Jackson, New York
|— Town —|
|• Total||37.5 sq mi (97.1 km2)|
|• Land||37.2 sq mi (96.3 km2)|
|• Water||0.3 sq mi (0.8 km2)|
|Elevation||554 ft (169 m)|
|• Density||46.2/sq mi (17.8/km2)|
|Time zone||Eastern (EST) (UTC-5)|
|• Summer (DST)||EDT (UTC-4)|
|GNIS feature ID||0979101|
Jackson is a town in southeastern Washington County, New York, United States. It is part of the Glens Falls Metropolitan Statistical Area. The town population was 1,718 at the 2000 census. The town is named after Andrew Jackson.
The town was formed from part of the town of Cambridge. Cambridge Valley Livestock is the longest running business in the town.
In March, 2010, the Town Board passed a law making English the only language to be used for town business and municipal work, and is considering a law making English the town's official language.
According to the United States Census Bureau, the town has a total area of 37.5 square miles (97 km2), of which, 37.2 square miles (96 km2) of it is land and 0.3 square miles (0.78 km2) of it (0.83%) is water.
Much of the north town line is defined by the Batten Kill, a tributary of the Hudson River. The east town line in the state border of Vermont.
As of the census of 2000, there were 1,718 people, 692 households, and 489 families residing in the town. The population density was 46.2 people per square mile (17.9/km²). There were 1,077 housing units at an average density of 29.0 per square mile (11.2/km²). The racial makeup of the town was 97.26% White, 0.81% African American, 0.17% Native American, 0.47% Asian, 0.06% Pacific Islander, 0.06% from other races, and 1.16% from two or more races. Hispanic or Latino of any race were 1.11% of the population.
There were 692 households out of which 31.5% had children under the age of 18 living with them, 57.4% were married couples living together, 9.7% had a female householder with no husband present, and 29.3% were non-families. 23.7% of all households were made up of individuals and 11.3% had someone living alone who was 65 years of age or older. The average household size was 2.47 and the average family size was 2.90.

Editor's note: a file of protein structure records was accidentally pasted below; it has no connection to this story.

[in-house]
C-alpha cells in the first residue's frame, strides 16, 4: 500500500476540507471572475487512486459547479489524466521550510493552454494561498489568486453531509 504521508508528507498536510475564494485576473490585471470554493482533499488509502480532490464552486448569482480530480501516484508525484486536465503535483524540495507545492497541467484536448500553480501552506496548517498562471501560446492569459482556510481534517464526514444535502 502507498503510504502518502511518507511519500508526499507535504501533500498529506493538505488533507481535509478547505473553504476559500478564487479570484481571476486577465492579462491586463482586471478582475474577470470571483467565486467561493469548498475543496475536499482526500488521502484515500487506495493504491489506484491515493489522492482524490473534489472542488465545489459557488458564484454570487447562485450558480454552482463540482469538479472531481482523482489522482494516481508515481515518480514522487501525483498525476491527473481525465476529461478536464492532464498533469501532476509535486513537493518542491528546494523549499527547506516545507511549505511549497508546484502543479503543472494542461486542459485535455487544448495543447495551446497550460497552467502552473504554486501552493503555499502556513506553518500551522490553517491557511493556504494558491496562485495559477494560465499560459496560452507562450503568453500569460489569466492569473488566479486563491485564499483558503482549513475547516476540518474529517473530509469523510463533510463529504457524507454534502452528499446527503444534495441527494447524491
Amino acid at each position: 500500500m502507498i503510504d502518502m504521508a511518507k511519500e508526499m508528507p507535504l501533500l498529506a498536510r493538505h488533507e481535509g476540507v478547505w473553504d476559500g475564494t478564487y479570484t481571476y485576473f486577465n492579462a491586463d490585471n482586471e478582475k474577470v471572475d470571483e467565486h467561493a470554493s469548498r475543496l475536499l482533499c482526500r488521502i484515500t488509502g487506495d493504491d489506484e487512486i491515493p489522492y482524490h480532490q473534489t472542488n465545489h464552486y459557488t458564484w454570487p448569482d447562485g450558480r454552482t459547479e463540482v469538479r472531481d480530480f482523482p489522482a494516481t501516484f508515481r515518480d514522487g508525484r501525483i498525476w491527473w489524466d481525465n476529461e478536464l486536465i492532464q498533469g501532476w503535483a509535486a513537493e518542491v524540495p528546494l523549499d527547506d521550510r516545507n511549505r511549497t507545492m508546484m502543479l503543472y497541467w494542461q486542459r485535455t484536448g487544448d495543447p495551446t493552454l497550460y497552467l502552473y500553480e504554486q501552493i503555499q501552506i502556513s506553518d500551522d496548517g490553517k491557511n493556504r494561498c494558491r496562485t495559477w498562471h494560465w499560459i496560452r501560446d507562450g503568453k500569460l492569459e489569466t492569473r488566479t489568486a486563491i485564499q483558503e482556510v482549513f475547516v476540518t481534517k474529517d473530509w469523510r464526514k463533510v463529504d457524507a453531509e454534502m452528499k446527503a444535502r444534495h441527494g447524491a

In the town the population was spread out with 25.6% under the age of 18, 4.5% from 18 to 24, 27.5% from 25 to 44, 25.8% from 45 to 64, and 16.7% who were 65 years of age or older. The median age was 40 years. For every 100 females there were 97.7 males. For every 100 females age 18 and over, there were 96.5 males.
The median income for a household in the town was $41,490, and the median income for a family was $43,565. Males had a median income of $33,438 versus $21,290 for females. The per capita income for the town was $19,473. About 5.3% of families and 9.6% of the population were below the poverty line, including 9.7% of those under age 18 and 9.2% of those age 65 or over.
Communities and locations in Jackson 
- Anaquassacook – A location on NY-391 in the eastern part of Jackson.
- Eagleville – A hamlet in the eastern part of Jackson on NY by the Batten Kill, mostly in the Town of Salem
- The Plains – A location in the southeast part of the town, east of Chapin Field.
- Chapin Field (1B8) – An airport near the south town line with two intersecting grass strip runways.
- Shushan – A hamlet at the Batten Kill on County Road 61, mostly in the Town of Salem.
Geographical locations 
- Cambridge Creek – A stream in the eastern part of Jackson.
- Clark Pond – A small lake north of Hedges Lake.
- Eldgridge Swamp – A swamp north of The Plains.
- Hedges Lake – A lake in the middle of the town west of NY-22.
- Lake Lauderdale – A lake in the middle of the town east of NY-22.
- Mount Colfax – An elevation south of Hedges Lake.
- Owl Kill – A stream feeding into Lake Lauderdale.
- Schoolhouse Lake – A lake north of Lake Lauderdale.
- "American FactFinder". United States Census Bureau. Retrieved 2008-01-31.
- "Metropolitan Areas and Components, 1999, with FIPS Codes". US Census Bureau. Retrieved July 7, 2009.
- "Easton too prefers English only". The Post Star. 2010-07-06. Retrieved 2010-07-06.
- "National Register Information System". National Register of Historic Places. National Park Service. 2009-03-13.